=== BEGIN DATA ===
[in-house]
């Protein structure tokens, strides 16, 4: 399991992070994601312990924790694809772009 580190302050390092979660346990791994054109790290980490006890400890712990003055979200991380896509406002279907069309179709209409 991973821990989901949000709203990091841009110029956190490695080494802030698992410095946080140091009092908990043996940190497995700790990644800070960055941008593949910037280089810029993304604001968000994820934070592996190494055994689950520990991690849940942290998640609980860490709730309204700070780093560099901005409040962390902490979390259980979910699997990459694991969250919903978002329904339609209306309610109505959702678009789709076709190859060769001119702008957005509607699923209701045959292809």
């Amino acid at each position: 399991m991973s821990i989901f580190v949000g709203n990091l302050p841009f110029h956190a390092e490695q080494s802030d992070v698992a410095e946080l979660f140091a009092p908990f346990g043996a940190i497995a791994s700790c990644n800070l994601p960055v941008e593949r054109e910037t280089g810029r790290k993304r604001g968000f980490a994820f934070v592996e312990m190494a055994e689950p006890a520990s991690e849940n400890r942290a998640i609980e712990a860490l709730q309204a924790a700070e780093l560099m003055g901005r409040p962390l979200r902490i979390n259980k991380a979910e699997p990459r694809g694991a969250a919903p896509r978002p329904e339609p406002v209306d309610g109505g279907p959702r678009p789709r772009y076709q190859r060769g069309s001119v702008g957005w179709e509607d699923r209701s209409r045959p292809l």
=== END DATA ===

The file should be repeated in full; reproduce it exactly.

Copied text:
[in-house]
């Protein structure tokens, strides 16, 4: 399991992070994601312990924790694809772009 580190302050390092979660346990791994054109790290980490006890400890712990003055979200991380896509406002279907069309179709209409 991973821990989901949000709203990091841009110029956190490695080494802030698992410095946080140091009092908990043996940190497995700790990644800070960055941008593949910037280089810029993304604001968000994820934070592996190494055994689950520990991690849940942290998640609980860490709730309204700070780093560099901005409040962390902490979390259980979910699997990459694991969250919903978002329904339609209306309610109505959702678009789709076709190859060769001119702008957005509607699923209701045959292809």
């Amino acid at each position: 399991m991973s821990i989901f580190v949000g709203n990091l302050p841009f110029h956190a390092e490695q080494s802030d992070v698992a410095e946080l979660f140091a009092p908990f346990g043996a940190i497995a791994s700790c990644n800070l994601p960055v941008e593949r054109e910037t280089g810029r790290k993304r604001g968000f980490a994820f934070v592996e312990m190494a055994e689950p006890a520990s991690e849940n400890r942290a998640i609980e712990a860490l709730q309204a924790a700070e780093l560099m003055g901005r409040p962390l979200r902490i979390n259980k991380a979910e699997p990459r694809g694991a969250a919903p896509r978002p329904e339609p406002v209306d309610g109505g279907p959702r678009p789709r772009y076709q190859r060769g069309s001119v702008g957005w179709e509607d699923r209701s209409r045959p292809l």